The Pisces: A NovelA masterful blend of vivid realism and giddy fantasy, pairing hilarious frankness with pulse-racing eroticism, THE PISCES is a story about falling in obsessive love with a merman: a figure of Sirenic fantasy whose very existence pushes Lucy to question everything she thought she knew about love, lust, and meaning in the one life we have.
Waiting for Tomorrow: A NovelWith the careful observation, vivid description, and emotional resonance that are the hallmarks of her previous novel, The Last Brother, in Waiting for Tomorrow Nathacha Appanah investigates the life of the artist, the question of cultural differences within a marriage, and the creation and the destruction of a family.
The Recovering: Intoxication and Its AftermathWith its deeply personal and seamless blend of memoir, cultural history, literary criticism, and journalistic reportage, The Recovering turns our understanding of the traditional addiction narrative on its head, demonstrating that the story of recovery can be every bit as electrifying as the train wreck itself. Leslie Jamison deftly excavates the stories we tell about addiction–both her own and others’–and examines what we want these stories to do, and what happens when they fail us.
The House of Impossible Beauties: A NovelAs mother of the house, Angel recruits Venus, a whip-fast trans girl who dreams of finding a rich man to take care of her; Juanito, a quiet boy who loves fabrics and design; and Daniel, a butch queen who accidentally saves Venus’s life. The Xtravaganzas must learn to navigate sex work, addiction, and persistent abuse, leaning on each other as bulwarks against a world that resists them. All are ambitious, resilient, and determined to control their own fates, even as they hurtle toward devastating consequences.
Told in a voice that brims with wit, rage, tenderness, and fierce yearning, The House of Impossible Beauties is a tragic story of love, family, and the dynamism of the human spirit.
Virgin: Poemsn Virgin, Sotelo walks the line between autobiography and mythmaking, offering up identities like dishes at a feast. These poems devour and complicate tropes of femininity―of naiveté, of careless abandon―before sharply exploring the intelligence and fortitude of women, how “far & wide, / how dark & deep / this frigid female mind can go.” Blistering and gorgeous, Virgin is an audacious act of imaginative self-mythology from one of our most promising young poets.
The Mobius Strip Club of GriefThe Möbius Strip Club of Grief is a collection of poems that take place in a burlesque purgatory where the living pay―dearly, with both money and conscience―to watch the dead perform scandalous acts otherwise unseen: “$20 for five minutes. I’ll hold your hand in my own,” one ghost says. “I’ll tell you you were good to me.” Like Dante before her, Stone positions herself as the living poet passing through and observing the land of the dead. She imagines a feminist Limbo where women run the show and create a space to navigate the difficulties endured in life. With a nod to her grandmother Ruth Stone’s poem “The Mobius Strip of Grief,” Stone creates a labyrinthine underworld as a way to confront and investigate complicated family relationships in the hopes of breaking the never-ending cycle of grief.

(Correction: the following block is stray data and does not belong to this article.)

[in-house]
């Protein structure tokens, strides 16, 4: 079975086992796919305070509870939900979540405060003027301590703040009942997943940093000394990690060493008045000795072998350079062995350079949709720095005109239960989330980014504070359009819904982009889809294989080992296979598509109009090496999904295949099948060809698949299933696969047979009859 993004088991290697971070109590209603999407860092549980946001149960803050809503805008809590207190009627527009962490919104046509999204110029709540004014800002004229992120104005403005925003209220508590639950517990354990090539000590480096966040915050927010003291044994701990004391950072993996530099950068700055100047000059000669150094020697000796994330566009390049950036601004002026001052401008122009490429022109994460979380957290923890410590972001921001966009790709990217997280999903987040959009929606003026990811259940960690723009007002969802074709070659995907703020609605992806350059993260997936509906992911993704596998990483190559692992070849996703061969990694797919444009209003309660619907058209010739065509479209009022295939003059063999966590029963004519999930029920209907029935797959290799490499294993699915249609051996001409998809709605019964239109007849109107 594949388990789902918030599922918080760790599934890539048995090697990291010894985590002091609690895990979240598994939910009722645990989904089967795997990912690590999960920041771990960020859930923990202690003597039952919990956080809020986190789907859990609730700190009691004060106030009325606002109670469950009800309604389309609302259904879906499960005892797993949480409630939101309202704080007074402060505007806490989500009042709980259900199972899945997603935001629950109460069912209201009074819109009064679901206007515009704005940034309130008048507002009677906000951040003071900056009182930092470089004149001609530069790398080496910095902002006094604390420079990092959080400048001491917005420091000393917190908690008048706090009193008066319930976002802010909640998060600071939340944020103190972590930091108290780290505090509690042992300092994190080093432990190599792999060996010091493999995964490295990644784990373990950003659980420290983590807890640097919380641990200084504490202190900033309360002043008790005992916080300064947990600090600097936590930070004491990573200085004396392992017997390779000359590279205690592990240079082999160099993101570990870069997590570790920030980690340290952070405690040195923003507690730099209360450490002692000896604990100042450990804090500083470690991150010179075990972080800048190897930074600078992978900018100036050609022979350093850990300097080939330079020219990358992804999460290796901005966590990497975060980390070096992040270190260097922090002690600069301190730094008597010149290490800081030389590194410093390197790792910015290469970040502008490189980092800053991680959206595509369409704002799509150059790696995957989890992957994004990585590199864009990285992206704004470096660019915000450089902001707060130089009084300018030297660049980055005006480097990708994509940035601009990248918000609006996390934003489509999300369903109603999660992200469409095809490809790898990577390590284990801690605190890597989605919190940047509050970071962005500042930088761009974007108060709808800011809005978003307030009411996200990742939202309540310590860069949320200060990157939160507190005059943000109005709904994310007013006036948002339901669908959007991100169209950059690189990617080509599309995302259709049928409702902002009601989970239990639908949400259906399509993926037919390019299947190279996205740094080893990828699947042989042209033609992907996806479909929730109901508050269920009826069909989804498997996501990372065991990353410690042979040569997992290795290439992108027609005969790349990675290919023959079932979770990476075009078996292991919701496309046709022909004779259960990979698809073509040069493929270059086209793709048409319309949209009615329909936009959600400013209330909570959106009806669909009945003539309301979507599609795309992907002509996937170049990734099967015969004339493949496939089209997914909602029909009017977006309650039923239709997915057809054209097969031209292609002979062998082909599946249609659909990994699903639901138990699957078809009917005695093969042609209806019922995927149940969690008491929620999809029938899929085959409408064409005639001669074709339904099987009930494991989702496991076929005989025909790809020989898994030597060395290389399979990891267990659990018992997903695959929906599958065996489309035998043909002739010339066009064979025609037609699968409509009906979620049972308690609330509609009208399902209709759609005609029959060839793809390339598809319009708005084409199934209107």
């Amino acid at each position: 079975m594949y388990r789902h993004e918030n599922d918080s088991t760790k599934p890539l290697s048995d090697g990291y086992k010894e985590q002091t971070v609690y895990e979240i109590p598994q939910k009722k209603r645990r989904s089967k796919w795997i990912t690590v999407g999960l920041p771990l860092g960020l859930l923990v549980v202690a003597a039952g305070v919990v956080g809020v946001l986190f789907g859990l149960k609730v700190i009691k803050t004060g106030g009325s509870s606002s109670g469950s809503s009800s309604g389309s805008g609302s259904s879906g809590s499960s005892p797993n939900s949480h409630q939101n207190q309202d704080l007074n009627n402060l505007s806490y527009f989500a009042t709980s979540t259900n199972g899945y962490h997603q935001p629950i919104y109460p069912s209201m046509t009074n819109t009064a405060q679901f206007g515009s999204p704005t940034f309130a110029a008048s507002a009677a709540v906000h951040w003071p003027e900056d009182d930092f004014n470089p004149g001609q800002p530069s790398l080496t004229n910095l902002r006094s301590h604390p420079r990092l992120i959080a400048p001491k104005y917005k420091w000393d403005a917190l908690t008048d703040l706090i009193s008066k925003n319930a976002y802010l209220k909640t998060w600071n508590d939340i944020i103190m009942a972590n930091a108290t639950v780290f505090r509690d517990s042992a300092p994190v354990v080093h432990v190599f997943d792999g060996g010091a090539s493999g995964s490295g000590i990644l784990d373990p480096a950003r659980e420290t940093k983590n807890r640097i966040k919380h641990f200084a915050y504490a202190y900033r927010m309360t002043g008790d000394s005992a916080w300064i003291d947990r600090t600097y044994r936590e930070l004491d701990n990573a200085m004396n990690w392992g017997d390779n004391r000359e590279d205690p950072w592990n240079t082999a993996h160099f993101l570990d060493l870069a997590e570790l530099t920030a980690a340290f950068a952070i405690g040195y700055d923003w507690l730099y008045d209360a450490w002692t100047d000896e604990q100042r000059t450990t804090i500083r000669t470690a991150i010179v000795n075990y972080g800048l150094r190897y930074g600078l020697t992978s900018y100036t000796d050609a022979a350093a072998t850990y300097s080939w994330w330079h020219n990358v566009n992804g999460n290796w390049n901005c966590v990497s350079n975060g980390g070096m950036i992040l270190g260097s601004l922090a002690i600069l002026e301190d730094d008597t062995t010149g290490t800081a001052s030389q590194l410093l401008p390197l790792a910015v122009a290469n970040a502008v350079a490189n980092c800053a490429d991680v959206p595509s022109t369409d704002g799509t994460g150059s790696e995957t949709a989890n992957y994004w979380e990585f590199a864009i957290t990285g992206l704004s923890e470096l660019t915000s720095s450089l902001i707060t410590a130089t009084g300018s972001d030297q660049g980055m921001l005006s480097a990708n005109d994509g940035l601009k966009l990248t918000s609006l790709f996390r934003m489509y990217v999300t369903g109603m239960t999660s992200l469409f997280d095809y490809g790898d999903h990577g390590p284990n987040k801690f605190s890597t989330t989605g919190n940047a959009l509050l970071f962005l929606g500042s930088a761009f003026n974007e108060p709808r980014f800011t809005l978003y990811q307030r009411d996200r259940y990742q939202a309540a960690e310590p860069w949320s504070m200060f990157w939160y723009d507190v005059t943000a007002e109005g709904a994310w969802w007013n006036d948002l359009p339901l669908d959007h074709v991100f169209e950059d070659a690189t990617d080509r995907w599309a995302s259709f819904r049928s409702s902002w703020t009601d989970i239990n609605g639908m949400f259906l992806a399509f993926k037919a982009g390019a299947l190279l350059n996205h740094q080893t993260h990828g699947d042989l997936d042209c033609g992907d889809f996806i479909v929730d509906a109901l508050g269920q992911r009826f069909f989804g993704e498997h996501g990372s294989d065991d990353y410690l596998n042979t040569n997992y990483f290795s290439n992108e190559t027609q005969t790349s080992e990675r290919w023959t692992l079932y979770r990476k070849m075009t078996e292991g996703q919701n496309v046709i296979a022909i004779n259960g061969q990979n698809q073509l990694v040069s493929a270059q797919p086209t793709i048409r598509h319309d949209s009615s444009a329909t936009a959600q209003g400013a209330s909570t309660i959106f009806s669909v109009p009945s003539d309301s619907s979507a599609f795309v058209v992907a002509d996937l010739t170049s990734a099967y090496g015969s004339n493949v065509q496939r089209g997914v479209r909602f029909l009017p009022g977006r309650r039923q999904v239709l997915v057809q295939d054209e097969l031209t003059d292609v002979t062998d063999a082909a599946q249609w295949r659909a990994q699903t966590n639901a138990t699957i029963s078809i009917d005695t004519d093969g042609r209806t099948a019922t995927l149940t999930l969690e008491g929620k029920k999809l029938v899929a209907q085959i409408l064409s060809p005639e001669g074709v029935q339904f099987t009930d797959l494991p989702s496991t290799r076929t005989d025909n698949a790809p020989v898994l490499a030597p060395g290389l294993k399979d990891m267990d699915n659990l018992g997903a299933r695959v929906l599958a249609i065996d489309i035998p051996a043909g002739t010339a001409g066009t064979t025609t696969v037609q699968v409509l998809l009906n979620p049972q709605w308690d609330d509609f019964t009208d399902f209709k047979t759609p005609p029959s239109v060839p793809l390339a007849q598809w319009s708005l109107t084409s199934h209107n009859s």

The Female Persuasion: A NovelCharming and wise, knowing and witty, Meg Wolitzer delivers a novel about power and influence, ego and loyalty, womanhood and ambition. At its heart, The Female Persuasion is about the flame we all believe is flickering inside of us, waiting to be seen and fanned by the right person at the right time. It’s a story about the people who guide and the people who follow (and how those roles evolve over time), and the desire within all of us to be pulled into the light.
Motherhood: A NovelIn her late thirties, when her friends are asking when they will become mothers, the narrator of Heti’s intimate and urgent novel considers whether she will do so at all. In a narrative spanning several years, casting among the influence of her peers, partner, and her duties to her forbearers, she struggles to make a wise and moral choice. After seeking guidance from philosophy, her body, mysticism, and chance, she discovers her answer much closer to home.
Motherhood is a courageous, keenly felt, and starkly original novel that will surely spark lively conversations about womanhood, parenthood, and about how―and for whom―to live.
Red Clocks: A NovelIn this ferociously imaginative novel, abortion is once again illegal in America, in-vitro fertilization is banned, and the Personhood Amendment grants rights of life, liberty, and property to every embryo. In a small Oregon fishing town, five very different women navigate these new barriers alongside age-old questions surrounding motherhood, identity, and freedom.